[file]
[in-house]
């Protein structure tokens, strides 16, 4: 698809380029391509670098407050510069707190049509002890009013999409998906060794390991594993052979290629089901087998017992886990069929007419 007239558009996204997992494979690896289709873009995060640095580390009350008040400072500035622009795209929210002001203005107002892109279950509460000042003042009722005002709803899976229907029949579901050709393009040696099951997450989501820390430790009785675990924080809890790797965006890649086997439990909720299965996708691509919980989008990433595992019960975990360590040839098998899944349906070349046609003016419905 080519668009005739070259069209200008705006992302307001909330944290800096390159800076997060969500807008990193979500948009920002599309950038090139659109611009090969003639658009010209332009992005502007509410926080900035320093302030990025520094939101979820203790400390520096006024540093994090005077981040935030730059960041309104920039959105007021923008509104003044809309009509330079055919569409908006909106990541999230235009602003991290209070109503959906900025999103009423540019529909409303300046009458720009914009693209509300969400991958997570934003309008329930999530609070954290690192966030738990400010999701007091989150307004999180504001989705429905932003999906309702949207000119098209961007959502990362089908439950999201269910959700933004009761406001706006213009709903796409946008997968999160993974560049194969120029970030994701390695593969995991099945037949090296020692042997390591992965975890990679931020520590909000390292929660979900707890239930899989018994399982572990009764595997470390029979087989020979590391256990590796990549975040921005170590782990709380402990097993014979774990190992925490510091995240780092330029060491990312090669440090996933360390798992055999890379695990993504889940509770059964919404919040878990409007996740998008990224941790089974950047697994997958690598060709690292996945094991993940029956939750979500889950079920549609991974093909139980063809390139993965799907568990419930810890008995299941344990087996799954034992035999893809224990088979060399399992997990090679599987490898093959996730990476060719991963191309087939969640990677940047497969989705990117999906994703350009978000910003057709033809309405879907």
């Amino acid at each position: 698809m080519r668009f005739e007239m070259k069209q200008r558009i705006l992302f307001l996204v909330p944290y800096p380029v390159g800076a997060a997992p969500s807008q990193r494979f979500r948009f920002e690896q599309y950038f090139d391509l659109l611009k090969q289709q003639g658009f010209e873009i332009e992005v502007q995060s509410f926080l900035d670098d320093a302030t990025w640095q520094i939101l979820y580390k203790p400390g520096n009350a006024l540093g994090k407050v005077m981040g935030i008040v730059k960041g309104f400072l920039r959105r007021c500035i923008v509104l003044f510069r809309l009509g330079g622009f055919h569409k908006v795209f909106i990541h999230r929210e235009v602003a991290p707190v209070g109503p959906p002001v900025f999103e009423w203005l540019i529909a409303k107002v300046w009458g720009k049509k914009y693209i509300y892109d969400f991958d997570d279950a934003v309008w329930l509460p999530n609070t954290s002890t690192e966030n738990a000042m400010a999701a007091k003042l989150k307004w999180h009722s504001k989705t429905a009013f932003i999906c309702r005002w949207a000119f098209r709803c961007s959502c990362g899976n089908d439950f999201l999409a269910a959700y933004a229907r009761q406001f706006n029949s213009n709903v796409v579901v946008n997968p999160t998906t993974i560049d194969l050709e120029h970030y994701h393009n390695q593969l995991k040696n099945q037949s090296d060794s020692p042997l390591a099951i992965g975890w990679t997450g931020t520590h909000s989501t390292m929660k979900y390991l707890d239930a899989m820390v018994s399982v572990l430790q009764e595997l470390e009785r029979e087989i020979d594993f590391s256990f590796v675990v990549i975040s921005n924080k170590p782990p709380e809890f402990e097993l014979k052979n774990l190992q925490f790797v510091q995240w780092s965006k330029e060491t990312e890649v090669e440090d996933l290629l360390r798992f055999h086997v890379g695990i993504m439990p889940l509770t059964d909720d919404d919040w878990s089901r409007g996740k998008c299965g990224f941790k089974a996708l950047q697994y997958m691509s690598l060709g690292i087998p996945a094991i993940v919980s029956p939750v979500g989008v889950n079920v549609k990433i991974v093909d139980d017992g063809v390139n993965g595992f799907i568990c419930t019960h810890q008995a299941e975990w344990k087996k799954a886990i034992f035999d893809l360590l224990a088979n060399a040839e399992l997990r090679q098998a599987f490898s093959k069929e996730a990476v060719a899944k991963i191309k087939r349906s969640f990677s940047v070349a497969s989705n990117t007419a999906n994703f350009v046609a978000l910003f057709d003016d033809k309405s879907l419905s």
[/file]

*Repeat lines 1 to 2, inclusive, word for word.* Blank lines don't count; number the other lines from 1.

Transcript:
[in-house]
């Protein structure tokens, strides 16, 4: 698809380029391509670098407050510069707190049509002890009013999409998906060794390991594993052979290629089901087998017992886990069929007419 007239558009996204997992494979690896289709873009995060640095580390009350008040400072500035622009795209929210002001203005107002892109279950509460000042003042009722005002709803899976229907029949579901050709393009040696099951997450989501820390430790009785675990924080809890790797965006890649086997439990909720299965996708691509919980989008990433595992019960975990360590040839098998899944349906070349046609003016419905 080519668009005739070259069209200008705006992302307001909330944290800096390159800076997060969500807008990193979500948009920002599309950038090139659109611009090969003639658009010209332009992005502007509410926080900035320093302030990025520094939101979820203790400390520096006024540093994090005077981040935030730059960041309104920039959105007021923008509104003044809309009509330079055919569409908006909106990541999230235009602003991290209070109503959906900025999103009423540019529909409303300046009458720009914009693209509300969400991958997570934003309008329930999530609070954290690192966030738990400010999701007091989150307004999180504001989705429905932003999906309702949207000119098209961007959502990362089908439950999201269910959700933004009761406001706006213009709903796409946008997968999160993974560049194969120029970030994701390695593969995991099945037949090296020692042997390591992965975890990679931020520590909000390292929660979900707890239930899989018994399982572990009764595997470390029979087989020979590391256990590796990549975040921005170590782990709380402990097993014979774990190992925490510091995240780092330029060491990312090669440090996933360390798992055999890379695990993504889940509770059964919404919040878990409007996740998008990224941790089974950047697994997958690598060709690292996945094991993940029956939750979500889950079920549609991974093909139980063809390139993965799907568990419930810890008995299941344990087996799954034992035999893809224990088979060399399992997990090679599987490898093959996730990476060719991963191309087939969640990677940047497969989705990117999906994703350009978000910003057709033809309405879907």